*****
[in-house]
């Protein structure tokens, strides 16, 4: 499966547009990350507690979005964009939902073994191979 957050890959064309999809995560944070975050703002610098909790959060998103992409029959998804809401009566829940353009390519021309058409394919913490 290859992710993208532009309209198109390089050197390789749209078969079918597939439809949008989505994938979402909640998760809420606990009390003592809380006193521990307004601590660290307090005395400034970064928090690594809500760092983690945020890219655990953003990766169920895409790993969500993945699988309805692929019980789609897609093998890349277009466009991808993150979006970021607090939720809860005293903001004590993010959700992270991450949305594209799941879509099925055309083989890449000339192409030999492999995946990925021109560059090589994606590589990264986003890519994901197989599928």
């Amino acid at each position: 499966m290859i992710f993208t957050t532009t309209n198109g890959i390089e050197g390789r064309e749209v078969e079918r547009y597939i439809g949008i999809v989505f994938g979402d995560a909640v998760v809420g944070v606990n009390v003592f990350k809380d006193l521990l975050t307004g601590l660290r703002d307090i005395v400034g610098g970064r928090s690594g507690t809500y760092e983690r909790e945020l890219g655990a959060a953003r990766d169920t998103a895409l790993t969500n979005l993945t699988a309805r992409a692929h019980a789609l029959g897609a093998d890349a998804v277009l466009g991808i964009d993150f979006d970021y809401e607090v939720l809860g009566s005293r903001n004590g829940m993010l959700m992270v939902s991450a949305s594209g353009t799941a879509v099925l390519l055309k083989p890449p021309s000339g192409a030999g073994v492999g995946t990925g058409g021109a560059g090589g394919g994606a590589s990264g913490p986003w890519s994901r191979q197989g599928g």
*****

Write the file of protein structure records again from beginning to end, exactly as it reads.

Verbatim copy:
[in-house]
């Protein structure tokens, strides 16, 4: 499966547009990350507690979005964009939902073994191979 957050890959064309999809995560944070975050703002610098909790959060998103992409029959998804809401009566829940353009390519021309058409394919913490 290859992710993208532009309209198109390089050197390789749209078969079918597939439809949008989505994938979402909640998760809420606990009390003592809380006193521990307004601590660290307090005395400034970064928090690594809500760092983690945020890219655990953003990766169920895409790993969500993945699988309805692929019980789609897609093998890349277009466009991808993150979006970021607090939720809860005293903001004590993010959700992270991450949305594209799941879509099925055309083989890449000339192409030999492999995946990925021109560059090589994606590589990264986003890519994901197989599928």
């Amino acid at each position: 499966m290859i992710f993208t957050t532009t309209n198109g890959i390089e050197g390789r064309e749209v078969e079918r547009y597939i439809g949008i999809v989505f994938g979402d995560a909640v998760v809420g944070v606990n009390v003592f990350k809380d006193l521990l975050t307004g601590l660290r703002d307090i005395v400034g610098g970064r928090s690594g507690t809500y760092e983690r909790e945020l890219g655990a959060a953003r990766d169920t998103a895409l790993t969500n979005l993945t699988a309805r992409a692929h019980a789609l029959g897609a093998d890349a998804v277009l466009g991808i964009d993150f979006d970021y809401e607090v939720l809860g009566s005293r903001n004590g829940m993010l959700m992270v939902s991450a949305s594209g353009t799941a879509v099925l390519l055309k083989p890449p021309s000339g192409a030999g073994v492999g995946t990925g058409g021109a560059g090589g394919g994606a590589s990264g913490p986003w890519s994901r191979q197989g599928g």